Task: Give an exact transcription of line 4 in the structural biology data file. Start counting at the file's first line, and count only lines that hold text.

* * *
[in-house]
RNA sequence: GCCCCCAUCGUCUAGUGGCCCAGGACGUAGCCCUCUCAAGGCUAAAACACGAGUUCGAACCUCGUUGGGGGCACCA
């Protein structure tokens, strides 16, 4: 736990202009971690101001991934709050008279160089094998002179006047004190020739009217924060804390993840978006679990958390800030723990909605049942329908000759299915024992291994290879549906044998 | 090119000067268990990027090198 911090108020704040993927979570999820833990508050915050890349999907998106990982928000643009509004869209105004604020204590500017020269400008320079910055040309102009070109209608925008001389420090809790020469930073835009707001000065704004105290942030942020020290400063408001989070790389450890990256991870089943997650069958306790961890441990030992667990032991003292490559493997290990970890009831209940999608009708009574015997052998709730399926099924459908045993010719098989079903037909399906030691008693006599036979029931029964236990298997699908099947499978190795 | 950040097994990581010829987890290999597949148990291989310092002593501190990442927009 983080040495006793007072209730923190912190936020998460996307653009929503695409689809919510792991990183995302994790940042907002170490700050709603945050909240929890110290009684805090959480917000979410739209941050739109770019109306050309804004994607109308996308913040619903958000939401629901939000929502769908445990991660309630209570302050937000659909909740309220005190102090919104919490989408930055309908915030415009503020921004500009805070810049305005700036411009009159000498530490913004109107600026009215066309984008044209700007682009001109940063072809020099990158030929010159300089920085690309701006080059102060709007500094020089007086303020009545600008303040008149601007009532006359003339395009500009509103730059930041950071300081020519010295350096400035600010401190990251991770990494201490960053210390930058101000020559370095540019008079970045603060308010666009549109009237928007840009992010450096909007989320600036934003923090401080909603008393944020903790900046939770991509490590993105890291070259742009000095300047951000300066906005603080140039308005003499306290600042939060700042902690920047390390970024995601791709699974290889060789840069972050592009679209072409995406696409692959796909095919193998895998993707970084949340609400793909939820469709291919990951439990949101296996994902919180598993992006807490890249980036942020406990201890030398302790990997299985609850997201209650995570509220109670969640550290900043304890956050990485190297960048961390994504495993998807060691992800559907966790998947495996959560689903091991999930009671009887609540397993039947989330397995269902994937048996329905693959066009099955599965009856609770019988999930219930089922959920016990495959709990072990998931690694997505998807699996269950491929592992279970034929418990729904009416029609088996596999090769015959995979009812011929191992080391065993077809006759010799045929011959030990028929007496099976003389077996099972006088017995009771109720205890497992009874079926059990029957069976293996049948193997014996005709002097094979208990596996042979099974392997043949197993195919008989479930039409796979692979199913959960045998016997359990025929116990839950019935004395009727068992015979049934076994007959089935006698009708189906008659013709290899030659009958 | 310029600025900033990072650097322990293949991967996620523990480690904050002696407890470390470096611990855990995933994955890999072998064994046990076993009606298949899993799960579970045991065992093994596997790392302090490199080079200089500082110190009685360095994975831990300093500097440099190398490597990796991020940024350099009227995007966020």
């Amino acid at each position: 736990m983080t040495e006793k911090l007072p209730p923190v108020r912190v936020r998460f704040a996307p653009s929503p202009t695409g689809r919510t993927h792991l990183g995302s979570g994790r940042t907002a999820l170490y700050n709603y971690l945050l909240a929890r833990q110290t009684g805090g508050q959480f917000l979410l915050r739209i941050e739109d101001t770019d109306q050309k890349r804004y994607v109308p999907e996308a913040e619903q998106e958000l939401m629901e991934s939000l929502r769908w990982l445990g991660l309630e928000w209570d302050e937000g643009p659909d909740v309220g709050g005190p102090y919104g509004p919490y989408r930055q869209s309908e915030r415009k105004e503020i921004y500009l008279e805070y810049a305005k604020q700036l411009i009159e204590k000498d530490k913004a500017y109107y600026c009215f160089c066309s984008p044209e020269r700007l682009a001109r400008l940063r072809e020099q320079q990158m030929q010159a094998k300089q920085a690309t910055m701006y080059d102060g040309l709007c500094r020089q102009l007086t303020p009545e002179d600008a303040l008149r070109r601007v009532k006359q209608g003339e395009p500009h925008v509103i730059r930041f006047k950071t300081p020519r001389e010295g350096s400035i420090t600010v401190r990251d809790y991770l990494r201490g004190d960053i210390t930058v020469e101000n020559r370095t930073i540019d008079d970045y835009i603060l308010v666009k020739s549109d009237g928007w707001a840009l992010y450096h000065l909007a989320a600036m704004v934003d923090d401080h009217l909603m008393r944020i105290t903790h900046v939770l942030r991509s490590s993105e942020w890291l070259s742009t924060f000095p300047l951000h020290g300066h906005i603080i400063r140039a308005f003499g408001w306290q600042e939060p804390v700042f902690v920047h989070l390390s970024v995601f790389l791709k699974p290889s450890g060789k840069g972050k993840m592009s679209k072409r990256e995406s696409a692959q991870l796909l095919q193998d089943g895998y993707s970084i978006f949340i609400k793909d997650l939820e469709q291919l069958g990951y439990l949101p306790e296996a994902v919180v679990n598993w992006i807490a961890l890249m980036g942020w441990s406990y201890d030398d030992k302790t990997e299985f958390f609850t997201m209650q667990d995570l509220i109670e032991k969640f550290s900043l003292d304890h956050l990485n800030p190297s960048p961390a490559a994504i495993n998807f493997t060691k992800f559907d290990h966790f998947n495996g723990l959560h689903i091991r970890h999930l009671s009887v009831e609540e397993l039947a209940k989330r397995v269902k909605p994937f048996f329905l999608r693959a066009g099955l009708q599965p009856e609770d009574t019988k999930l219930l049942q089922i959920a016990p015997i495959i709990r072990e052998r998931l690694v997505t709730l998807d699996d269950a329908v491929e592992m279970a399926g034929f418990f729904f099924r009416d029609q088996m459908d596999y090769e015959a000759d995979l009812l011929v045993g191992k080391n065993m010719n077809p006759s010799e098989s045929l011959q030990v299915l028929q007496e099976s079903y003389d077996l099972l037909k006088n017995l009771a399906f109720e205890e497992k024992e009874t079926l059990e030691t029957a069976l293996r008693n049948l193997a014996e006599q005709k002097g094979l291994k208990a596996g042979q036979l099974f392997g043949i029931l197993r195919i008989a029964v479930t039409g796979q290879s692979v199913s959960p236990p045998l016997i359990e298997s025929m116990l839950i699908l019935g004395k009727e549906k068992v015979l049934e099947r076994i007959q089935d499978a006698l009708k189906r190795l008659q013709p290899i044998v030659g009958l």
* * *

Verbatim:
């Amino acid at each position: 736990m983080t040495e006793k911090l007072p209730p923190v108020r912190v936020r998460f704040a996307p653009s929503p202009t695409g689809r919510t993927h792991l990183g995302s979570g994790r940042t907002a999820l170490y700050n709603y971690l945050l909240a929890r833990q110290t009684g805090g508050q959480f917000l979410l915050r739209i941050e739109d101001t770019d109306q050309k890349r804004y994607v109308p999907e996308a913040e619903q998106e958000l939401m629901e991934s939000l929502r769908w990982l445990g991660l309630e928000w209570d302050e937000g643009p659909d909740v309220g709050g005190p102090y919104g509004p919490y989408r930055q869209s309908e915030r415009k105004e503020i921004y500009l008279e805070y810049a305005k604020q700036l411009i009159e204590k000498d530490k913004a500017y109107y600026c009215f160089c066309s984008p044209e020269r700007l682009a001109r400008l940063r072809e020099q320079q990158m030929q010159a094998k300089q920085a690309t910055m701006y080059d102060g040309l709007c500094r020089q102009l007086t303020p009545e002179d600008a303040l008149r070109r601007v009532k006359q209608g003339e395009p500009h925008v509103i730059r930041f006047k950071t300081p020519r001389e010295g350096s400035i420090t600010v401190r990251d809790y991770l990494r201490g004190d960053i210390t930058v020469e101000n020559r370095t930073i540019d008079d970045y835009i603060l308010v666009k020739s549109d009237g928007w707001a840009l992010y450096h000065l909007a989320a600036m704004v934003d923090d401080h009217l909603m008393r944020i105290t903790h900046v939770l942030r991509s490590s993105e942020w890291l070259s742009t924060f000095p300047l951000h020290g300066h906005i603080i400063r140039a308005f003499g408001w306290q600042e939060p804390v700042f902690v920047h989070l390390s970024v995601f790389l791709k699974p290889s450890g060789k840069g972050k993840m592009s679209k072409r990256e995406s696409a692959q991870l796909l095919q193998d089943g895998y993707s970084i978006f949340i609400k793909d997650l939820e469709q291919l069958g990951y439990l949101p306790e296996a994902v919180v679990n598993w992006i807490a961890l890249m980036g942020w441990s406990y201890d030398d030992k302790t990997e299985f958390f609850t997201m209650q667990d995570l509220i109670e032991k969640f550290s900043l003292d304890h956050l990485n800030p190297s960048p961390a490559a994504i495993n998807f493997t060691k992800f559907d290990h966790f998947n495996g723990l959560h689903i091991r970890h999930l009671s009887v009831e609540e397993l039947a209940k989330r397995v269902k909605p994937f048996f329905l999608r693959a066009g099955l009708q599965p009856e609770d009574t019988k999930l219930l049942q089922i959920a016990p015997i495959i709990r072990e052998r998931l690694v997505t709730l998807d699996d269950a329908v491929e592992m279970a399926g034929f418990f729904f099924r009416d029609q088996m459908d596999y090769e015959a000759d995979l009812l011929v045993g191992k080391n065993m010719n077809p006759s010799e098989s045929l011959q030990v299915l028929q007496e099976s079903y003389d077996l099972l037909k006088n017995l009771a399906f109720e205890e497992k024992e009874t079926l059990e030691t029957a069976l293996r008693n049948l193997a014996e006599q005709k002097g094979l291994k208990a596996g042979q036979l099974f392997g043949i029931l197993r195919i008989a029964v479930t039409g796979q290879s692979v199913s959960p236990p045998l016997i359990e298997s025929m116990l839950i699908l019935g004395k009727e549906k068992v015979l049934e099947r076994i007959q089935d499978a006698l009708k189906r190795l008659q013709p290899i044998v030659g009958l």